Apple poised to launch its late start in the AI race with ambitions to overtake the early leaders

| | New York
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Apple poised to launch its late start in the AI race with ambitions to overtake the early leaders

Monday, 10 June 2024 | AP | New York

Apple poised to launch its late start in the AI race with ambitions to overtake the early leaders

Apple's annual World Wide Developers Conference on Monday is expected to herald the company's move into generative artificial intelligence, marking its late arrival to a technological frontier that's expected to be as revolutionary as the invention of the iPhone.

The widely anticipated display of AI to be embedded in the iPhone and other Apple products will be the marquee moment at an event that traditionally previews the next version of software that powers the company's hardware lineup.

And Apple's next generation of software is expected to be packed with an array of AI features likely to make its often-bumbling virtual assistant Siri smarter, and make photos, music, texting — and possibly even creating emojis on the fly — a more productive and entertaining experience.

True to its secretive nature, Apple hasn't provided any advance details about Monday's event being held at the company's Cupertino, California, headquarters.

But CEO Tim Cook has dropped strong hints during the first few months of this that Apple is poised to reveal its grand plans to enter a space that has been fuelling an industry boom during the past 18 months.

AI mania is the main reason that Nvidia, the dominant maker of the chips underlying the technology, has seen its market value rocket from about USD 300 billion at the end of 2022 to about USD 3 trillion.

The meteoric ride allowed Nvidia to briefly surpass Apple last week as the second most valuable company in the US Microsoft earlier this year also eclipsed the iPhone maker on the strength of its so-far successful push into AI.

But analysts have been have been getting increasingly worried that Apple may be falling too far behind in the rapidly changing AI space, a concern that has been compounded by an uncharacteristically extended slump in the company's sales.

Both Google and Samsung already have released smartphone models touting AI features as their main attractions.

That's why analysts such as Dan Ives of Wedbush Securities view Monday's conference as a potential springboard that catapults Apple into another robust phase of growth. Ives believes infusing more AI into the iPhone, iPad and Mac computer will translate into an additional USD 450 billon to USD 600 billion in market value for Apple.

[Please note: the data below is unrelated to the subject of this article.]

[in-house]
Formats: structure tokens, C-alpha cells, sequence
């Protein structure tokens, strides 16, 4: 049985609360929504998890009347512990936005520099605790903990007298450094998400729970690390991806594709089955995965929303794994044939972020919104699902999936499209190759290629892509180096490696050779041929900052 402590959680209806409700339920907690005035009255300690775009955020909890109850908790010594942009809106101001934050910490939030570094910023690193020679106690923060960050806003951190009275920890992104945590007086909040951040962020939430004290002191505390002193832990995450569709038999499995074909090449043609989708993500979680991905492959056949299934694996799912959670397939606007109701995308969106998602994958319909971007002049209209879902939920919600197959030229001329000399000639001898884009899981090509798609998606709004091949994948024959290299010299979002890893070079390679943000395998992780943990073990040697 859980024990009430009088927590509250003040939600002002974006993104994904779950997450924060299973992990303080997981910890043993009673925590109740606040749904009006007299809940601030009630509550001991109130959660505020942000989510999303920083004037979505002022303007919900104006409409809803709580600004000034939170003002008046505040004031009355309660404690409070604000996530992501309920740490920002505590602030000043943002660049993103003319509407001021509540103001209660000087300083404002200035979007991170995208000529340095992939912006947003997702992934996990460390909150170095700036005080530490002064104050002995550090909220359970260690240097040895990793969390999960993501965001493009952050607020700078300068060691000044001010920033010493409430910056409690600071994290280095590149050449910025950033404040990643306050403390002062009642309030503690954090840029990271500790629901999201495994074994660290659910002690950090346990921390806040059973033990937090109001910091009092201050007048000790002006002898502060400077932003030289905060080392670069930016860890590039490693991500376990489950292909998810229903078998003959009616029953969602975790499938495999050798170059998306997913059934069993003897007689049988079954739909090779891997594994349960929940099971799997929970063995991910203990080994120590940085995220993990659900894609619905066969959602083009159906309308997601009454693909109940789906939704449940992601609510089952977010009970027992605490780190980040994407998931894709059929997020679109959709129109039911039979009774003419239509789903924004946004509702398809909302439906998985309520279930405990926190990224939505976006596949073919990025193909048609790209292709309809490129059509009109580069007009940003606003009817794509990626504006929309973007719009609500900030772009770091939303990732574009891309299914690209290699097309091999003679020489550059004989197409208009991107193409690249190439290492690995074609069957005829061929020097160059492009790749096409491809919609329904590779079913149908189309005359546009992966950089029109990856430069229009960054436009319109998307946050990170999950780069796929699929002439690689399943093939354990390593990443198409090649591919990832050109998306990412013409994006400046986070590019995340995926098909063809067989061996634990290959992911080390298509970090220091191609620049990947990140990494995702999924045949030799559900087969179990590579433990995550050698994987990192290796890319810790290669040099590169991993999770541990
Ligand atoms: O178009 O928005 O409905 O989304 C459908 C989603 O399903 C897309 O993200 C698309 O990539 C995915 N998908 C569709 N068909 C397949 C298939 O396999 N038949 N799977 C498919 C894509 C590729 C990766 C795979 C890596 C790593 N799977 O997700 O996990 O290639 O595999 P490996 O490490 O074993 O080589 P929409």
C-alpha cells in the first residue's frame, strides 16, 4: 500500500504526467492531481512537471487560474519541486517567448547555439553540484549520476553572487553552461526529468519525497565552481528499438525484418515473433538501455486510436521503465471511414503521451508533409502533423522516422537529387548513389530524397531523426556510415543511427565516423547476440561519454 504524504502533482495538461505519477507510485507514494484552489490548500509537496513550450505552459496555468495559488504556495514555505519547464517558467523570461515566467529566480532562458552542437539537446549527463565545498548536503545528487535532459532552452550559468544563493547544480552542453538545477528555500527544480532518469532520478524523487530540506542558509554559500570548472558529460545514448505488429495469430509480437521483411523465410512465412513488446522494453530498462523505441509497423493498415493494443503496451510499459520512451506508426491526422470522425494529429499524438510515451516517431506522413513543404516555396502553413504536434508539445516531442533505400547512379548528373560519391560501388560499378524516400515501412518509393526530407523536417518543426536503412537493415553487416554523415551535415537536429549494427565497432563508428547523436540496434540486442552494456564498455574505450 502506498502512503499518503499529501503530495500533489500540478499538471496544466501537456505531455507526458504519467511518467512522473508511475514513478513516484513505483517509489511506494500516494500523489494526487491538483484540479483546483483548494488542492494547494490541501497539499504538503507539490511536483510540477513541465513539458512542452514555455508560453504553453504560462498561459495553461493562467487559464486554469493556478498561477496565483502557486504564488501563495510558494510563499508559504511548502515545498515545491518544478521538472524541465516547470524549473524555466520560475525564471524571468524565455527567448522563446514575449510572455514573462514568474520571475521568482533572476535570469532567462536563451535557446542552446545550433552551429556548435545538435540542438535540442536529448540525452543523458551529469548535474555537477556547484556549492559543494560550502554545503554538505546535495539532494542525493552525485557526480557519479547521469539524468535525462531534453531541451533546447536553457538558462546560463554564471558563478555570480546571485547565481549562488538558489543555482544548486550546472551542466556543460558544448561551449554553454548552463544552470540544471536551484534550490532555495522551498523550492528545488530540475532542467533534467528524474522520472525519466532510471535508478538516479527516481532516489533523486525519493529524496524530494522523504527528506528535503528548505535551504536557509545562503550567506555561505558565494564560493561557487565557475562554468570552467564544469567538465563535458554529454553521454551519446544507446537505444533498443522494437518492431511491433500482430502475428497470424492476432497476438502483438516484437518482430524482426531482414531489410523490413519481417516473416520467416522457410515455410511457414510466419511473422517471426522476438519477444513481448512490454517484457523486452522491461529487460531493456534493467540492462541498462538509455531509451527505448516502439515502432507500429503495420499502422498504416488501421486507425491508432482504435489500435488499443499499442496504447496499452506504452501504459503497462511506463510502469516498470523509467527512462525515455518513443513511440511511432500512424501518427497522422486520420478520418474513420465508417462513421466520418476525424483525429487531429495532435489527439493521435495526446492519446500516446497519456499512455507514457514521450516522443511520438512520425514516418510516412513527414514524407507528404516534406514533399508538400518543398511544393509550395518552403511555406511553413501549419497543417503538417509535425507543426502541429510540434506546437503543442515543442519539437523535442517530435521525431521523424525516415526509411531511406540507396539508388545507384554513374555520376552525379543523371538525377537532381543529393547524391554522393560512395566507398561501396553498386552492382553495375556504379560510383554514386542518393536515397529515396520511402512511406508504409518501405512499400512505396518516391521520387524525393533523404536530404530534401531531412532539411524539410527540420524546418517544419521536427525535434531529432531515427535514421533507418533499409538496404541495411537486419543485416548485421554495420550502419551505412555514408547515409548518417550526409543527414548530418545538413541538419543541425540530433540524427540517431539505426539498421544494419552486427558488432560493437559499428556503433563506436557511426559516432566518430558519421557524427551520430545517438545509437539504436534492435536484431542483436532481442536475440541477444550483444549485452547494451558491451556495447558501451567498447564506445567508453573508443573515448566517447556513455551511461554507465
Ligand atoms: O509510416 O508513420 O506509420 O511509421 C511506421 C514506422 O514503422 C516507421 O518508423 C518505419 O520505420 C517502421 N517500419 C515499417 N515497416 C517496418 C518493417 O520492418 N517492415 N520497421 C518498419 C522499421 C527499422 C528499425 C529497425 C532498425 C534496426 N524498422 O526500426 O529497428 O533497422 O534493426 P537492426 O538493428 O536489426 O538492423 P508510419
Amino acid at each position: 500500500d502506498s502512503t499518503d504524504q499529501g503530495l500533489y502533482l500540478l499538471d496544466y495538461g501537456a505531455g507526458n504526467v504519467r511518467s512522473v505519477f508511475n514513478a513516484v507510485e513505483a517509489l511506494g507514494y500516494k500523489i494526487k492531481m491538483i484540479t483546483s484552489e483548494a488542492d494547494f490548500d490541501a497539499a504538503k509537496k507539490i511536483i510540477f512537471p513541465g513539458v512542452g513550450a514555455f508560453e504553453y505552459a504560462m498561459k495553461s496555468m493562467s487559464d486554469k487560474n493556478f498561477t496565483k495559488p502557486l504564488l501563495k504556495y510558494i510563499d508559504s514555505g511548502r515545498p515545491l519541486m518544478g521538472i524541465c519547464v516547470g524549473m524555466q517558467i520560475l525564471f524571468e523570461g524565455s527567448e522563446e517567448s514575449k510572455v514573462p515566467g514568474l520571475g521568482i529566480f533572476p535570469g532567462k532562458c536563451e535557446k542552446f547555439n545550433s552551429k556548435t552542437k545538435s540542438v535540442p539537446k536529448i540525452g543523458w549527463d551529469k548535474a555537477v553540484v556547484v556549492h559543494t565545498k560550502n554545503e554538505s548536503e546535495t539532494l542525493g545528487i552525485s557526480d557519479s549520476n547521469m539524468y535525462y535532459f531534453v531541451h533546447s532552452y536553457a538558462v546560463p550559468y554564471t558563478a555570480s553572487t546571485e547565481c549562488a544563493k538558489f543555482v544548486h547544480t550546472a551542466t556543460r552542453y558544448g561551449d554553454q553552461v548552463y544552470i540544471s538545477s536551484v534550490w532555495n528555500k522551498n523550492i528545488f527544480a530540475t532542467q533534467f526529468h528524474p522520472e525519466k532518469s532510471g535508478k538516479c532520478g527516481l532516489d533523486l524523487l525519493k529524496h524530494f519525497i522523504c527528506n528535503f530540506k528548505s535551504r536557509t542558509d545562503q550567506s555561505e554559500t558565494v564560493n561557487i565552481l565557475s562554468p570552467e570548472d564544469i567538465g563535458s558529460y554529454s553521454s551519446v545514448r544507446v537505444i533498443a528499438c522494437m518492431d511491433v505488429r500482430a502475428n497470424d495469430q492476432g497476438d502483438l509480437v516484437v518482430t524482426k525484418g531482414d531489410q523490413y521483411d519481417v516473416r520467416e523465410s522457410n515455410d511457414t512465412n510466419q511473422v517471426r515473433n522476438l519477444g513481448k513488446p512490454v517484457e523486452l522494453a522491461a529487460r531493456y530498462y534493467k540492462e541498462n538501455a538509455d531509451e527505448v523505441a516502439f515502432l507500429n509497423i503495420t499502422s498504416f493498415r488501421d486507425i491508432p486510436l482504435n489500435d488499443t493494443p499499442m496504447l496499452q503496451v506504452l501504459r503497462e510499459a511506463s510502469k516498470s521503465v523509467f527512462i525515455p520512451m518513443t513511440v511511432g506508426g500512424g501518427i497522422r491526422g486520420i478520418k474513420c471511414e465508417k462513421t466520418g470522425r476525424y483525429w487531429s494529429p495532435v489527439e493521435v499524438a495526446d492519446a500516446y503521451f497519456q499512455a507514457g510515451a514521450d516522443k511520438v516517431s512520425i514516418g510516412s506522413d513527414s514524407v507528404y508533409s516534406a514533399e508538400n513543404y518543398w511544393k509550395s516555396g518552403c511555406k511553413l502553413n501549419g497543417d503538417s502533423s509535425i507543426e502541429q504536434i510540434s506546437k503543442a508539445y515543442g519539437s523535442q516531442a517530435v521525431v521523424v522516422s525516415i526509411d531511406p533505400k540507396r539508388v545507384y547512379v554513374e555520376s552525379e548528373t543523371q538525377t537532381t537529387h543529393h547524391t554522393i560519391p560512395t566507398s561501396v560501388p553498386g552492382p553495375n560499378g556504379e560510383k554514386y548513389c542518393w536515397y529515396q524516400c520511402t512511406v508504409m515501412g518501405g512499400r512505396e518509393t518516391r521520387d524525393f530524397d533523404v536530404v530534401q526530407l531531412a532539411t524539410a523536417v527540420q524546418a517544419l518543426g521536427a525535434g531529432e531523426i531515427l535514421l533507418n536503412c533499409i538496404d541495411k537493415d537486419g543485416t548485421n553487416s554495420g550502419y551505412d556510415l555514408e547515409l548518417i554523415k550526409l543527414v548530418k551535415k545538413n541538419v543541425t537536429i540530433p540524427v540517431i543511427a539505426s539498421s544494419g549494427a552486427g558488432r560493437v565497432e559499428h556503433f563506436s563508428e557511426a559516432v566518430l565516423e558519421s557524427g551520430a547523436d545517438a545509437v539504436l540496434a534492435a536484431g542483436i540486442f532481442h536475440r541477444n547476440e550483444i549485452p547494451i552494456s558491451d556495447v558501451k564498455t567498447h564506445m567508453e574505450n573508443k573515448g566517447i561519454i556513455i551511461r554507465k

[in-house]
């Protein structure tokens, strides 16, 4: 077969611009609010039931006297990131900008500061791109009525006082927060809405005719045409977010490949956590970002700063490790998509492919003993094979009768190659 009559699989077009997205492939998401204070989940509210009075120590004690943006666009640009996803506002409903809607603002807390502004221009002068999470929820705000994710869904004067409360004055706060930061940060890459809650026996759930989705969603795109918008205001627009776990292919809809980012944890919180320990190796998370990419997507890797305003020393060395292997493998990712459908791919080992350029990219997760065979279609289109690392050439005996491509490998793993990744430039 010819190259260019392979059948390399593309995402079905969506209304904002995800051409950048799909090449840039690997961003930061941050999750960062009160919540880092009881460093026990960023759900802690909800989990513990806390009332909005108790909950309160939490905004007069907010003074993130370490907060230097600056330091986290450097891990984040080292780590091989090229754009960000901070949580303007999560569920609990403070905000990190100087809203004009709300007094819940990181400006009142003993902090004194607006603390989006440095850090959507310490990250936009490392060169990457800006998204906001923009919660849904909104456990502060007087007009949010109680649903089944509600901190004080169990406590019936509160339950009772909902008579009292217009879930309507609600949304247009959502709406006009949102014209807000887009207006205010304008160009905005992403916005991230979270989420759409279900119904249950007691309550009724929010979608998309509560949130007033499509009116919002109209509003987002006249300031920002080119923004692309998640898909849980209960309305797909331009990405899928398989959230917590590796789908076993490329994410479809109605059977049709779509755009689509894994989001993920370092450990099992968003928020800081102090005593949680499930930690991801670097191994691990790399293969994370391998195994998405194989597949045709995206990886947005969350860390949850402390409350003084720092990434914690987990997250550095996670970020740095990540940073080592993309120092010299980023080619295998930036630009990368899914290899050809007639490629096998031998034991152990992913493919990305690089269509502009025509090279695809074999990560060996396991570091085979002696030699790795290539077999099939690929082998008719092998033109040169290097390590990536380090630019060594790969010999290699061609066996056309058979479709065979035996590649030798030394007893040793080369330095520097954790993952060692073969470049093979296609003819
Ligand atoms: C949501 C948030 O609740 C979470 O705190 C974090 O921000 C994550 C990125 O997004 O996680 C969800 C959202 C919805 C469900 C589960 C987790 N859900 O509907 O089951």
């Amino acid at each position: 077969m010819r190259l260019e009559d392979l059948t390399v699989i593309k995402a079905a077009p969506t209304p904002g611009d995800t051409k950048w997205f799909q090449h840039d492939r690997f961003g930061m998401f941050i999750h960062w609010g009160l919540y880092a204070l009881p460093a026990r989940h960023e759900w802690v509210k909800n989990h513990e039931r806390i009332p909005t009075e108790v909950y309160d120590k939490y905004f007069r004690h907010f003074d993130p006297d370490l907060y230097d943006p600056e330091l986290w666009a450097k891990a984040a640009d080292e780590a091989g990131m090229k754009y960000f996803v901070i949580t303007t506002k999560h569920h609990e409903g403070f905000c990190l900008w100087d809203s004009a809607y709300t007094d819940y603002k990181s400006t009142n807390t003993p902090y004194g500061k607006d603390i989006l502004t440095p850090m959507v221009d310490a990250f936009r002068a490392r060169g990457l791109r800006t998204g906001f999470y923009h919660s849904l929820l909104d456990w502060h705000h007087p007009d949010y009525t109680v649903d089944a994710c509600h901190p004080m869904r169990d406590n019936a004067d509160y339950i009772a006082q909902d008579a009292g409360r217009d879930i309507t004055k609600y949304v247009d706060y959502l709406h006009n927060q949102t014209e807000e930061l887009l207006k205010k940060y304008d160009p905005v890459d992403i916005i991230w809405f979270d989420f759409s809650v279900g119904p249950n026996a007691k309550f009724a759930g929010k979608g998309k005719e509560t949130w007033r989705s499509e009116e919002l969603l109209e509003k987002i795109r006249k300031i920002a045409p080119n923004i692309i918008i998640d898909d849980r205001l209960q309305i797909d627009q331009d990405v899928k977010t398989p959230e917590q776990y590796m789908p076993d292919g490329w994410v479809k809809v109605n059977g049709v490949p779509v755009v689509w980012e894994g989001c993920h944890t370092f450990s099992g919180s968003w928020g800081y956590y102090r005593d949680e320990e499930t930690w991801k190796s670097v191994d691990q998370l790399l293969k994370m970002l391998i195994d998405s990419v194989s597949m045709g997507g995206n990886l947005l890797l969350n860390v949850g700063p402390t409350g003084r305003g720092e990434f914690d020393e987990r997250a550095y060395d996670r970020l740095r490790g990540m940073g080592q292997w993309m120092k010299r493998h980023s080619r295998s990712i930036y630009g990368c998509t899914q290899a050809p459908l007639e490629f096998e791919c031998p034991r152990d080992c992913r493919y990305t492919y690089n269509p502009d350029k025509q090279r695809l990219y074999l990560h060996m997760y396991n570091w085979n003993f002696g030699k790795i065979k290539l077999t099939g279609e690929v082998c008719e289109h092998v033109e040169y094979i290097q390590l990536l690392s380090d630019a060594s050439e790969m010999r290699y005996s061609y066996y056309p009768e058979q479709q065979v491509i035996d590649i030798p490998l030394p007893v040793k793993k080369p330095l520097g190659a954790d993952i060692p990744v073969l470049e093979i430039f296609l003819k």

Monday's conference “represents the most important event for Apple in over a decade as the pressure to bring a generative AI stack of technology for developers and consumers is front and centre,” Ives wrote in a research note.

Apple definitely could use the boost that AI may be able to provide, particularly for its 13-year-old assistant Siri, which Forrester Research Dipanjan Chatterjee now calls an “oddly unhelpful helper.”

Meanwhile, OpenAI's ChatGPT is getting increasingly conversational — so much so that it recently sparked accusations of intentionally copying a piece of AI software voiced by Scarlett Johansson — and Google last month previewed an AI “agent” dubbed Astra that can seemingly see and remember things.

Besides using AI to spruce up Siri, Apple may also team up with OpenAI to bring some elements of ChatGPT to the iPhone, according to a wide range of unconfirmed reports leading up to Monday's conference.

This will be the second straight year that Apple has created a stir at its developers conference by using it to usher in its entrance into a trendy form of technology that other companies already had been making inroads.

Last year, Apple provided an early look at its mixed-reality headset, the Vision Pro, which wasn't released until early this year carrying a USD 3,500 price tag that has been a major impediment to gaining much traction. Nevertheless, Apple's push into mixed reality, tweaked with a twist that it bills as “spatial computing,” has raised hopes that what is currently a niche technology will turn into a huge market.

Part of the optimism stems from Apple's history of releasing technology later than others and then using sleek designs and services combined with slick marketing campaigns to overcome its tardy start to unleash new trends.

“Apple's early reticence toward AI was entirely on brand,” Forrester's Chatterjee wrote in a preview of the developers conference. “The company has always been famously obsessed with what its offerings did for its customers rather than how it did it.”

Bringing more AI into the iPhone, in particular, will likely raise privacy issues — a topic where Apple has gone to great lengths to assure its loyal customer base that it can be trusted not to peer too deeply into their personal lives.

One way Apple could reassure consumers that the iPhone won't be used to spy on them is to leverage its own chip technology so most AI-powered features are handled on the device itself instead of remote data centres, often called “the cloud.” Going that route also would help protect Apple's profit margins because AI technology through the cloud is far more expensive than when it is run solely on a device.

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